De Beers aims to settle US suits

The United States District Court for the District of New Jersey has given preliminarily approval to Anglo American (AAUK-Q) unit De Beers’ plan to settle most of the civil class-action suits filed against it in the United States for US$250 million.

The diamond miner said settlement of the suits would “allow the company to more effectively pursue its global interests by removing the cost, risk, reputational impact and distraction from the company’s core activities required to defend multiple class actions and possible further litigation.”

The world’s largest diamond producer added that the proposed settlement did not constitute an admission of liability on its part, and would not be funded from or have any material impact on its South African mining operations.

“We believe that settling these suits is the most sensible and responsible course of action for the company to take,” said De Beers’ managing director, Gary Ralfe, in a statement.

The company says its decision is consistent with other actions recently taken in the U.S. and Europe to restructure and modernize its operations and business model.

De Beers said it hopes to receive the court’s final approval during 2006.

Last year, De Beers pleaded guilty to charges under American antitrust laws in a settlement that allowed the company to resume business in the U.S. in return for paying a US$10-million fine.

The U.S. Department of Justice had alleged that De Beers and General Electric had colluded to fix the price of industrial diamonds in the U.S. The charges against General Electric were subsequently dropped. The court heard an admission from De Beers’ Swiss subsidiary De Beers Centenary that its management had exchanged pricing information with General Electric.

Officers of De Beers had been prohibited from travelling to the U.S. by warrants for their arrest.

The company has since established a flagship retail shop in New York City. The store is a joint venture with French-based consumer-goods company LVMH Moet Hennessy Louis Vuitton.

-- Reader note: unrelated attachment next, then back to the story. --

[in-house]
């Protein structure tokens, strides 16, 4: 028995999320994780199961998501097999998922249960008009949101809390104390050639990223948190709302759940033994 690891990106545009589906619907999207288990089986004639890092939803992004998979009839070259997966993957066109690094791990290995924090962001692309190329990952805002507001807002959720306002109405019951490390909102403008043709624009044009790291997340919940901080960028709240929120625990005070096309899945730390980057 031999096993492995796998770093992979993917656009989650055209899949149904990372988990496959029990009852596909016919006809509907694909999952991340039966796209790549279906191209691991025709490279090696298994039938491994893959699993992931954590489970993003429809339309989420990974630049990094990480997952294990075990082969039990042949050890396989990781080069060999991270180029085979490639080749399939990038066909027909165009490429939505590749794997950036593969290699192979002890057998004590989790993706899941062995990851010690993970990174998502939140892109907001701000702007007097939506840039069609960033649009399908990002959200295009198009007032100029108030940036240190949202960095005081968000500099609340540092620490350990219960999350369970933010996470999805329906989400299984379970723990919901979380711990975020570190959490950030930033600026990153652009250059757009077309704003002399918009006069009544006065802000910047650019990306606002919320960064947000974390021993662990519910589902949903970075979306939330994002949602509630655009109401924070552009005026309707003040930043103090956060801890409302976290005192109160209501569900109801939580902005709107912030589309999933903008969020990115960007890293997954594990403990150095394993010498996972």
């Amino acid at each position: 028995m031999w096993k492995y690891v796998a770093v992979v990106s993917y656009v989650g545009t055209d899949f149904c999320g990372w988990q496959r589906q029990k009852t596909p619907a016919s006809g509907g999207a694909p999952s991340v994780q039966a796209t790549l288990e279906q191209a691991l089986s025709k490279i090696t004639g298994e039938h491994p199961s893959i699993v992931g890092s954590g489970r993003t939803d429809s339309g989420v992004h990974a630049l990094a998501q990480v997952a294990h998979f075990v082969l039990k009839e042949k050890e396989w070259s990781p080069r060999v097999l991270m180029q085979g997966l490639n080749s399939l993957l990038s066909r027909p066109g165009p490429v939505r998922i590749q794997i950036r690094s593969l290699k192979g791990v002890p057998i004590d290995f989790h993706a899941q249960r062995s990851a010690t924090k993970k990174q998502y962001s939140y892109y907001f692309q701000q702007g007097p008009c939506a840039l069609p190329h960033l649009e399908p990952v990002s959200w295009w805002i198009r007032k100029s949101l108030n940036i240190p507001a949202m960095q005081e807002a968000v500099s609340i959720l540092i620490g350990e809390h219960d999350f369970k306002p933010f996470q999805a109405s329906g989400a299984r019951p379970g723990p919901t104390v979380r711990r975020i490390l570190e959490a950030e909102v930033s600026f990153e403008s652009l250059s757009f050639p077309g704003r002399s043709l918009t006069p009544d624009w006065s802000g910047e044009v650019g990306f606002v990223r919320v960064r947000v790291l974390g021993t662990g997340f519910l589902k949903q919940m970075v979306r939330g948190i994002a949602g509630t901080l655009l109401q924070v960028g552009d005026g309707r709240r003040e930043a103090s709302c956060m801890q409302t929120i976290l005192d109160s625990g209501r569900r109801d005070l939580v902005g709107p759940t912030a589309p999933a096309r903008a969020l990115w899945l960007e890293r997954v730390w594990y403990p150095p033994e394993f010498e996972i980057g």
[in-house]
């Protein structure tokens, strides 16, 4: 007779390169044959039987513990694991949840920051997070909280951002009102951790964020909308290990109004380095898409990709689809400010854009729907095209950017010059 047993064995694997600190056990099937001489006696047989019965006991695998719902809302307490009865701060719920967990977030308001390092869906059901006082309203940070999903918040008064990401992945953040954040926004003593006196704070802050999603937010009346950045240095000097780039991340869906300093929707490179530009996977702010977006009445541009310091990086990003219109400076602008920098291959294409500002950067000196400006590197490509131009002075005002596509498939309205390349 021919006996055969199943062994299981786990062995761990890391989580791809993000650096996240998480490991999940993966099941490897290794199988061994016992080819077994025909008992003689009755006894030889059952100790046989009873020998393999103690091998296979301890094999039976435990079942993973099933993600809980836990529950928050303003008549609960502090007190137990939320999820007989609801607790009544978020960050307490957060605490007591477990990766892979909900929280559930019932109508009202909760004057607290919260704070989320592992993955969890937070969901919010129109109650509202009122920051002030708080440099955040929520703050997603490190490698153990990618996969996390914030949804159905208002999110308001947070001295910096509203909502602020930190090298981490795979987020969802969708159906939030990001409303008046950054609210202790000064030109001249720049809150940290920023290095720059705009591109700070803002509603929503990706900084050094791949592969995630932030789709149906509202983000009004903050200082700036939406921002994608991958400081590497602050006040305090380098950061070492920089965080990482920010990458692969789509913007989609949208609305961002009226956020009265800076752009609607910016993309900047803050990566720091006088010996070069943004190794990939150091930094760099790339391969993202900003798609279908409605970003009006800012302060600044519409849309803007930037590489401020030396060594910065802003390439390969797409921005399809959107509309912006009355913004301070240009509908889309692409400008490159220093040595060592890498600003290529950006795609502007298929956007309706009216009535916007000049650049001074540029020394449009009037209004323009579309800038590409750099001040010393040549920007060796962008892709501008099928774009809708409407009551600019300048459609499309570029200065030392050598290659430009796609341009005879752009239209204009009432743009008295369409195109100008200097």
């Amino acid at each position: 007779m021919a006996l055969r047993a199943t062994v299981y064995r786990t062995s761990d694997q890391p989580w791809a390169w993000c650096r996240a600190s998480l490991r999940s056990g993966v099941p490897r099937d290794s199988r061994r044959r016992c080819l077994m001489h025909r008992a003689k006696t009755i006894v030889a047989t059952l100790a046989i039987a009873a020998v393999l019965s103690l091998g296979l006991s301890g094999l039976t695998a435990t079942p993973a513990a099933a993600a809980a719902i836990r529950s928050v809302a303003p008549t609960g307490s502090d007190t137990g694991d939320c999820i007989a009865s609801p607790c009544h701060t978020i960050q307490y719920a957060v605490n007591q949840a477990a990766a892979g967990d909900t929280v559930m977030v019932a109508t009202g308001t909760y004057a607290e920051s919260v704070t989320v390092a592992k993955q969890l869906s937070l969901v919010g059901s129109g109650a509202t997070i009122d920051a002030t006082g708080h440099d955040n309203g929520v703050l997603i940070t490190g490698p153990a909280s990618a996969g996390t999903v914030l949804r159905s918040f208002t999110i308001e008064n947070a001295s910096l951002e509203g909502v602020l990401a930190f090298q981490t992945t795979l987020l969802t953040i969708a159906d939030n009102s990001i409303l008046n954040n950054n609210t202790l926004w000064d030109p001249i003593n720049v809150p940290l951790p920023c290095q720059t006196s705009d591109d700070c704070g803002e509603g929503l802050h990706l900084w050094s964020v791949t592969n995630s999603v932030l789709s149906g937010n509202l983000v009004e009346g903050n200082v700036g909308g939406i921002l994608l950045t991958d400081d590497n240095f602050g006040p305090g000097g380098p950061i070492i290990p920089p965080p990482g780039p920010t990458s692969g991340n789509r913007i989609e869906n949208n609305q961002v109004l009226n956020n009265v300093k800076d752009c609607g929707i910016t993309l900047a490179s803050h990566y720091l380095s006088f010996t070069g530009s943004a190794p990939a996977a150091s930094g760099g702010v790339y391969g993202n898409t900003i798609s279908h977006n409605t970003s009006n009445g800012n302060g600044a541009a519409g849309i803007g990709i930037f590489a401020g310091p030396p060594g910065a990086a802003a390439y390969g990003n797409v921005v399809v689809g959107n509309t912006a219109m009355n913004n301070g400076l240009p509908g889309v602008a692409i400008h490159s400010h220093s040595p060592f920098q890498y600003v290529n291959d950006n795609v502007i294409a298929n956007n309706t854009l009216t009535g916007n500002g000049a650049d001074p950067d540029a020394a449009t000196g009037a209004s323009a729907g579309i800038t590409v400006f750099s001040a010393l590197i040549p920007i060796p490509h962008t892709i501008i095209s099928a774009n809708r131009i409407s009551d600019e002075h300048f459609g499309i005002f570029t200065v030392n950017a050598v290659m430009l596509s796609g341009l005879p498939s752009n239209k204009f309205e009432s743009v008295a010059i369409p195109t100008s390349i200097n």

Meanwhile, in Canada, De Beers has filed an application with the Mackenzie Valley Land and Water Board for the permits required to build and operate a mine at the Gahcho Ku project in the Northwest Territories. The mine would be De Beers’ third in Canada.

Gahcho Ku is envisaged as an open-pit mine focused on estimated resources of 31 million tonnes. The $825-million mine is expected to produce an average of 3 million carats of diamonds annually over 15 years.

The operation will be staffed by some 600 people during the peak of the 3-year construction period, with around 400 employed during operations.

The company expects the application to be referred to the Mackenzie Valley Environmental Impact Review Board for an environmental assessment.

“Advancing this project is consistent with our strategy of maintaining a pipeline of projects to meet increasing global demand as well as contributing to the sustainability of the Canadian diamond industry,” said De Beers Canada chief executive Richard Molyneux in a release.

“Gahcho Ku is evidence of the importance we attach to partnerships with Canadian exploration companies as a winning formula for growing the diamond industry in this country.”

Gahcho Ku is held 51% by De Beers, with Mountain Province Diamonds (MPV-T, MDM-X) owning 44.1%, and Camphor Ventures (CFV-V, CMVIF-O) holding the remaining 4.9%. De Beers owns the Snap Lake project outright.

Gahcho Ku is situated about 90 km east of the construction-phase Snap Lake underground diamond mine, which is the company’s first Canadian diamond operation.

Snap Lake is slated to yield some 1.5 million carats annually over at least 20 years, beginning in 2007. At last count, minable reserves totalled 18.3 million tonnes grading 1.46 carats per tonne, for 26.7 million recoverable carats valued at US$109 per carat.

The company’s Victor project in northern Ontario received approval for its environmental assessments earlier this fall. Construction is expected to begin early next year, with production forecast by the end of 2008.

The $1-billion project is expected to produce 6 million carats of high-value diamonds over a 12-year mine life, beginning in late 2008.

Anglo American owns 45% of De Beers, with the Oppenheimer family holding 40% and the government of Botswana the remaining 15%.


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